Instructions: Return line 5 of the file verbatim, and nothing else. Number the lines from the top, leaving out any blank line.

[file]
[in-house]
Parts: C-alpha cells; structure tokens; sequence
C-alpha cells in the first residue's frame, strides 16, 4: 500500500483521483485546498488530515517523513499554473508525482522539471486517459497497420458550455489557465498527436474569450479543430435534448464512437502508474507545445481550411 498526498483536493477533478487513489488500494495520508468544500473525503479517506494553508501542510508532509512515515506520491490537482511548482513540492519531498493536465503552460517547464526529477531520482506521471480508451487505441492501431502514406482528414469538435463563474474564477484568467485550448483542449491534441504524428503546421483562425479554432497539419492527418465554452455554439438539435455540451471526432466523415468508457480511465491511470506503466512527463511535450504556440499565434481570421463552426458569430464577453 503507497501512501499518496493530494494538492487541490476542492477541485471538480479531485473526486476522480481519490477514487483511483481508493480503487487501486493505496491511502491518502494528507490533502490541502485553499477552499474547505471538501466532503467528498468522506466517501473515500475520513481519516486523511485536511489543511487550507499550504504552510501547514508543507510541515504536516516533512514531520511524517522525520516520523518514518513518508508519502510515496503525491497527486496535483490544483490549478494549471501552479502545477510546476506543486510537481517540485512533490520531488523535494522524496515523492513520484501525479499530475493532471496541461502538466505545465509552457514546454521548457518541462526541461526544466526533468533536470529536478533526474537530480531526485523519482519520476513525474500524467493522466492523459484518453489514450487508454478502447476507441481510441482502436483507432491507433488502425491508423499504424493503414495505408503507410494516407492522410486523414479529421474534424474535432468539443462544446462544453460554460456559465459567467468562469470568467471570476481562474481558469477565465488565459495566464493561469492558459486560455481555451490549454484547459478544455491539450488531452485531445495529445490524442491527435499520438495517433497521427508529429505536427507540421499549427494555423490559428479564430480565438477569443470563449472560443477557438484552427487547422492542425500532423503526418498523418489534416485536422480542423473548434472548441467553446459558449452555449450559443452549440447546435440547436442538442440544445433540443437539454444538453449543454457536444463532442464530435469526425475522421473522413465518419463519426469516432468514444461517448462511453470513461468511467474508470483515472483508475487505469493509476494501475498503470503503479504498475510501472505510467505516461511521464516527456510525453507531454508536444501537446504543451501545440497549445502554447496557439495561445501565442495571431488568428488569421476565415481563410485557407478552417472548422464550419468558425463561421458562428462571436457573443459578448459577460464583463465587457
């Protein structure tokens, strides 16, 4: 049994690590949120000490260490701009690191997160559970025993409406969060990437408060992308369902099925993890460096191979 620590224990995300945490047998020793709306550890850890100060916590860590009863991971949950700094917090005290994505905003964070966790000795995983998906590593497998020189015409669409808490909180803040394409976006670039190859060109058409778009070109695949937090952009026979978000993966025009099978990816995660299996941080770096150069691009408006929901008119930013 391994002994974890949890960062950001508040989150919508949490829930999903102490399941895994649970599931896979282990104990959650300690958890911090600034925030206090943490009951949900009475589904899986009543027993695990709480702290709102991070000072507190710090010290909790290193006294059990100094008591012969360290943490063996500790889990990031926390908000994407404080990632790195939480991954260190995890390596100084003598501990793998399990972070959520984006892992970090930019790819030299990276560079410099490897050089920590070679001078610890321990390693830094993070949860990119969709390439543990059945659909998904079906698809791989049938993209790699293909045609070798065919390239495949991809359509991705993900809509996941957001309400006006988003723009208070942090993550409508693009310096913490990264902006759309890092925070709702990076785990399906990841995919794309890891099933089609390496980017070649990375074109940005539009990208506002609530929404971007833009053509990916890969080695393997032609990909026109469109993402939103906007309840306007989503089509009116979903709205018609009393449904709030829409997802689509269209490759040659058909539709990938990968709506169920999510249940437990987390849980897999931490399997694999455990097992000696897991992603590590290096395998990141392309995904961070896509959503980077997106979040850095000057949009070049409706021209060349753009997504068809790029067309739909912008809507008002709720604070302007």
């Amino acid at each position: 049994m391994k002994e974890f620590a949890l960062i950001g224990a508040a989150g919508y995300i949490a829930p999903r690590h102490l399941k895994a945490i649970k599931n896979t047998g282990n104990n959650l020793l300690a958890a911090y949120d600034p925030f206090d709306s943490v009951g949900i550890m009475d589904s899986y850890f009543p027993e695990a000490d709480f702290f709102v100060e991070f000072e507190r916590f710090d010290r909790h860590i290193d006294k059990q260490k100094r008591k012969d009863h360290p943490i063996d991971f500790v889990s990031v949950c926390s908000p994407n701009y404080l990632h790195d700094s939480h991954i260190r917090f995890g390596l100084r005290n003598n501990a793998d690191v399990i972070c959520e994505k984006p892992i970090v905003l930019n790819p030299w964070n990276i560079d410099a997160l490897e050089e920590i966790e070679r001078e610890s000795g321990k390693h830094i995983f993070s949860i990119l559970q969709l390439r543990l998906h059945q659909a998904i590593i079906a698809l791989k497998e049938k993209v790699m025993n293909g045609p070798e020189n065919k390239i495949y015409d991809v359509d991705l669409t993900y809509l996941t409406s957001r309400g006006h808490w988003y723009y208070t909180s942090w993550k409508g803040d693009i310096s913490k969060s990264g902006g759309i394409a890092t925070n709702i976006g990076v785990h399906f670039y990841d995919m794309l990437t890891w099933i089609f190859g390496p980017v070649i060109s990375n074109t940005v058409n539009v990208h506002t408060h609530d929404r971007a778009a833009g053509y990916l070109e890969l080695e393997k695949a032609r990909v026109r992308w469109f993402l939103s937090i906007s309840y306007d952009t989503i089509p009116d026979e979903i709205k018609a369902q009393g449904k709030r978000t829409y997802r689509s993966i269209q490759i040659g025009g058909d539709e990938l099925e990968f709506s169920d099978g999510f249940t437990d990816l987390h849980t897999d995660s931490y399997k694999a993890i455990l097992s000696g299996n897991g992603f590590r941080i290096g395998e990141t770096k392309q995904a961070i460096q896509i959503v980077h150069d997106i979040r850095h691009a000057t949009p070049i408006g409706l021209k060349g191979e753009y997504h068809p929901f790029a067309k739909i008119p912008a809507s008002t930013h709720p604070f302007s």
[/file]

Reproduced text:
């Amino acid at each position: 049994m391994k002994e974890f620590a949890l960062i950001g224990a508040a989150g919508y995300i949490a829930p999903r690590h102490l399941k895994a945490i649970k599931n896979t047998g282990n104990n959650l020793l300690a958890a911090y949120d600034p925030f206090d709306s943490v009951g949900i550890m009475d589904s899986y850890f009543p027993e695990a000490d709480f702290f709102v100060e991070f000072e507190r916590f710090d010290r909790h860590i290193d006294k059990q260490k100094r008591k012969d009863h360290p943490i063996d991971f500790v889990s990031v949950c926390s908000p994407n701009y404080l990632h790195d700094s939480h991954i260190r917090f995890g390596l100084r005290n003598n501990a793998d690191v399990i972070c959520e994505k984006p892992i970090v905003l930019n790819p030299w964070n990276i560079d410099a997160l490897e050089e920590i966790e070679r001078e610890s000795g321990k390693h830094i995983f993070s949860i990119l559970q969709l390439r543990l998906h059945q659909a998904i590593i079906a698809l791989k497998e049938k993209v790699m025993n293909g045609p070798e020189n065919k390239i495949y015409d991809v359509d991705l669409t993900y809509l996941t409406s957001r309400g006006h808490w988003y723009y208070t909180s942090w993550k409508g803040d693009i310096s913490k969060s990264g902006g759309i394409a890092t925070n709702i976006g990076v785990h399906f670039y990841d995919m794309l990437t890891w099933i089609f190859g390496p980017v070649i060109s990375n074109t940005v058409n539009v990208h506002t408060h609530d929404r971007a778009a833009g053509y990916l070109e890969l080695e393997k695949a032609r990909v026109r992308w469109f993402l939103s937090i906007s309840y306007d952009t989503i089509p009116d026979e979903i709205k018609a369902q009393g449904k709030r978000t829409y997802r689509s993966i269209q490759i040659g025009g058909d539709e990938l099925e990968f709506s169920d099978g999510f249940t437990d990816l987390h849980t897999d995660s931490y399997k694999a993890i455990l097992s000696g299996n897991g992603f590590r941080i290096g395998e990141t770096k392309q995904a961070i460096q896509i959503v980077h150069d997106i979040r850095h691009a000057t949009p070049i408006g409706l021209k060349g191979e753009y997504h068809p929901f790029a067309k739909i008119p912008a809507s008002t930013h709720p604070f302007s």